Want to be a better athlete? Try coaching


captured by James Gelhard

Coach Matthew Gelhard steps in as a umpire for a scrimmage.

by Matthew Gelhard, Editor

Behind anyone that has ever played a sport, there was a coach to build their fundamental skills. These coaches become mentors and are big parts of a player’s life, both during and after the season. They are with the players as they overcome devastating loss or enjoy the thrill of victory. High school students have the opportunity to mentor others, too.

Being involved with coaching youth sports as a high school student has many responsibilities. Coaches must arrive early to practices and games and communicate with players and other adults.  Coaches have to be role models at all times. They need to think about every action and how it will affect the players. A lot of patience is needed, especially when working with young players. The extra in depth research of rules and policies will help the team but can help the high school student in their own play as well.

I had the opportunity to be the assistant coach of 11 year old MAYAA basketball in the winter and Little League baseball in the spring. Coaching the sports made me study the rules and techniques extensively so that I could give accurate on field instruction. Throughout each game, I got to see every player grow and learn different skills that I wish I had learned when I was growing up.

Having high school coaches can form great bonds and life-long connections with their players. High school coaches can boost a player’s performance because they have the ability to give advice from both a player’s and coach’s point of view. It is easier to see the field as both a coach and a player.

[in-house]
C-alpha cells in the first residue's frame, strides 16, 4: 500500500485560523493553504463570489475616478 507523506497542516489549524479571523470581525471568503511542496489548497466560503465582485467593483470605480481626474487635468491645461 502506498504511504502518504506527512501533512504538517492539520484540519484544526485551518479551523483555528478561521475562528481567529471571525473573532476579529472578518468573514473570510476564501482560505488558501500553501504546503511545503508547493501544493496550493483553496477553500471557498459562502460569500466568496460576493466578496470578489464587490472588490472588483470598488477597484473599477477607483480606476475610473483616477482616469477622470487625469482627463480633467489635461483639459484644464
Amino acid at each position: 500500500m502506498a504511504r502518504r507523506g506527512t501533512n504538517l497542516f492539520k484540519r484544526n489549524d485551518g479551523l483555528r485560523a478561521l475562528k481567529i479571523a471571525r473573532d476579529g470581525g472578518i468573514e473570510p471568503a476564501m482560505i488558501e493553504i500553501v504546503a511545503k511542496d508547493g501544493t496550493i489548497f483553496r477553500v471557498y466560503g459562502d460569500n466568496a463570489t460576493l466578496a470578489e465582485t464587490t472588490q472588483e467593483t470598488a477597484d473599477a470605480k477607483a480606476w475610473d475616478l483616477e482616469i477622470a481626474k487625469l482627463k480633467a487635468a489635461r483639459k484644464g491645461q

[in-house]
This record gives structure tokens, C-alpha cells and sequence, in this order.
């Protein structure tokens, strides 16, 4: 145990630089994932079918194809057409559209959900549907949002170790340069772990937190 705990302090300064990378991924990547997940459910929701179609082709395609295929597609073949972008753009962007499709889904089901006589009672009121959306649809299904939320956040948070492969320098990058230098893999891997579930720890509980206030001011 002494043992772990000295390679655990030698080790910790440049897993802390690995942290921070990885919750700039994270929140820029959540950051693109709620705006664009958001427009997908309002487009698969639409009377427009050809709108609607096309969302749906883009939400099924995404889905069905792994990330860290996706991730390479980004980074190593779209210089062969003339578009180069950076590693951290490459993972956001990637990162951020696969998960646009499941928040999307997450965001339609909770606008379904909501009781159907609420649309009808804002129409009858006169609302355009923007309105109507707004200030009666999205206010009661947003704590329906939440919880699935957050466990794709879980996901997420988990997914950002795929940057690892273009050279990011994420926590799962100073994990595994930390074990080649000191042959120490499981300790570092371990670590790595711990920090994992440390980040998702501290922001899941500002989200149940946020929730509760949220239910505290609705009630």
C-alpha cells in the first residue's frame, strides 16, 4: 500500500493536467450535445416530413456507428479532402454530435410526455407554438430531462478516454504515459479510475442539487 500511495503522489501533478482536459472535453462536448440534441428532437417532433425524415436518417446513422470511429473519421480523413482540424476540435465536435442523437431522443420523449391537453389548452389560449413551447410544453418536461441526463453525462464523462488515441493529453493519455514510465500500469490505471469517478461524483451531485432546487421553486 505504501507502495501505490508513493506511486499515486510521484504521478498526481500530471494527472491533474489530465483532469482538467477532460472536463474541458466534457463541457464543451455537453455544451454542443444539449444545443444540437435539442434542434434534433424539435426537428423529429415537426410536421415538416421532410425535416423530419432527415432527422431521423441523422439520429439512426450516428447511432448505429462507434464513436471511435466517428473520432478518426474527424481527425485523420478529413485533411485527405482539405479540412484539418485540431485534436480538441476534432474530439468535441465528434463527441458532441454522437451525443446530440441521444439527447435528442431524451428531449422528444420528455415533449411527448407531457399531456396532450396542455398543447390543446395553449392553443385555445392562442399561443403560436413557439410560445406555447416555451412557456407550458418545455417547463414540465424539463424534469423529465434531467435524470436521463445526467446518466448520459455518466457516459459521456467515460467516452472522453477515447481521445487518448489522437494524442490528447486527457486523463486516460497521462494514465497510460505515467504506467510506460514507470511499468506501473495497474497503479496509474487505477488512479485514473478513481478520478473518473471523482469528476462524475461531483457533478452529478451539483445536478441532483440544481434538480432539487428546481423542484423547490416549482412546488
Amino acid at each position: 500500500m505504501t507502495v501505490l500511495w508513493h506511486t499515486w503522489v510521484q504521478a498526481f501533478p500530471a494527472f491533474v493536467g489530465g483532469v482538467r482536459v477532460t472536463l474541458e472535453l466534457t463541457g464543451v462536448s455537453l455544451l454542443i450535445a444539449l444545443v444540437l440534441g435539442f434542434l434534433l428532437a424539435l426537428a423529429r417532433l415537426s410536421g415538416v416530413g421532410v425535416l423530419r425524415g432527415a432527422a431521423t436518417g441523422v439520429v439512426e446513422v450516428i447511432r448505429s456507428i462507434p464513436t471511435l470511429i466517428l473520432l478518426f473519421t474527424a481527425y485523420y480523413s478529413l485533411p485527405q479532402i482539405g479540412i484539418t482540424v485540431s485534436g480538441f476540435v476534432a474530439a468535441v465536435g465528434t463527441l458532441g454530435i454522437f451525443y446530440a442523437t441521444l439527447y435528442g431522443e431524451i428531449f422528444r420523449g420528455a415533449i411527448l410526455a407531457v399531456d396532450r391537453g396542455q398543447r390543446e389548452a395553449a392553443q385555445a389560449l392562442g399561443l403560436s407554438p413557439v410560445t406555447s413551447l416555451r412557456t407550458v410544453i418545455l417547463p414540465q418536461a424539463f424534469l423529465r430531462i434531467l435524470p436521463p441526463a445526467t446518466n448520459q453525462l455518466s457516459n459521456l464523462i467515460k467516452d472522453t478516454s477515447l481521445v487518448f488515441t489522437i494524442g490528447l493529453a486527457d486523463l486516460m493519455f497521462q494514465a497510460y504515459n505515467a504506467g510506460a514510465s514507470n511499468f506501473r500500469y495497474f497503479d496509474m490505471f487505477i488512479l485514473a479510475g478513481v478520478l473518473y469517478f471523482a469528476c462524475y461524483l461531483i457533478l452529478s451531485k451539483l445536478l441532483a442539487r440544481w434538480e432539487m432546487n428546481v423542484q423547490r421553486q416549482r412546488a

Freshman Carolina Heister started coaching LOUYAA poms in summer 2017, to a group of 5 to 8 year old girls. She taught them the basics, from stretching and exercises to techniques they can use in performances. She choreographed this group of girls to perform at the halftime of LOUYAA basketball and football games.

Heister said, “I have learned to be way more patient and understanding. I also have realized that everything I do, they notice, so I have to be careful of what I say and do.”

The children look up to the high school coaches as role models and, not only do they want to imitate them, but also the high school students are under a magnifying glass with every move they make. This makes the coaches become better people while shaping the players of the future to be the same.

Most of these coaching opportunities aren’t for pay, but provide life experiences that are priceless. There are many opportunities through your local youth sports leagues, ask a high school coach, or ask other coaches outside of school for more information on coaching opportunities.

Being a high school student and a youth sports coach can be hard work. However, people can receive community service hours for the time with a team.

Junior Alexis Duda coaches young children for MAYAA soccer. After being involved in the program when she was younger, she was offered the opportunity to coach and couldn’t be happier.

“Seeing them fall in love with the game just like I did when I was their age is breath-taking, and creating connections with them is something I’ll never forget,” said Duda.